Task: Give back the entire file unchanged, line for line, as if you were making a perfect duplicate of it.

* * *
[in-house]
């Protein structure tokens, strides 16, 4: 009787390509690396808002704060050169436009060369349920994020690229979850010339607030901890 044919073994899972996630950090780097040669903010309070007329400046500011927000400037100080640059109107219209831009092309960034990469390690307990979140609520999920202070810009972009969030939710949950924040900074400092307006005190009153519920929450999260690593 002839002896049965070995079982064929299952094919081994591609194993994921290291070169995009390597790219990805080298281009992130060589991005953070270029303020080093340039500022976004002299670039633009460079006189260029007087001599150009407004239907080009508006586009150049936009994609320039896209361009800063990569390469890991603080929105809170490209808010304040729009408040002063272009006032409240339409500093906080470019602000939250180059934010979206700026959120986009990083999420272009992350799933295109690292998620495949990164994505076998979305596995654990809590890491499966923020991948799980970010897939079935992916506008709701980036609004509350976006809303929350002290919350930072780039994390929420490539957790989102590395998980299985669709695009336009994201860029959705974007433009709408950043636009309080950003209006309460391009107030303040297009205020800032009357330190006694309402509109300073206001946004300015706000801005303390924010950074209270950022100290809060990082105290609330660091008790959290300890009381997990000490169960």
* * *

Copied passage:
[in-house]
């Protein structure tokens, strides 16, 4: 009787390509690396808002704060050169436009060369349920994020690229979850010339607030901890 044919073994899972996630950090780097040669903010309070007329400046500011927000400037100080640059109107219209831009092309960034990469390690307990979140609520999920202070810009972009969030939710949950924040900074400092307006005190009153519920929450999260690593 002839002896049965070995079982064929299952094919081994591609194993994921290291070169995009390597790219990805080298281009992130060589991005953070270029303020080093340039500022976004002299670039633009460079006189260029007087001599150009407004239907080009508006586009150049936009994609320039896209361009800063990569390469890991603080929105809170490209808010304040729009408040002063272009006032409240339409500093906080470019602000939250180059934010979206700026959120986009990083999420272009992350799933295109690292998620495949990164994505076998979305596995654990809590890491499966923020991948799980970010897939079935992916506008709701980036609004509350976006809303929350002290919350930072780039994390929420490539957790989102590395998980299985669709695009336009994201860029959705974007433009709408950043636009309080950003209006309460391009107030303040297009205020800032009357330190006694309402509109300073206001946004300015706000801005303390924010950074209270950022100290809060990082105290609330660091008790959290300890009381997990000490169960």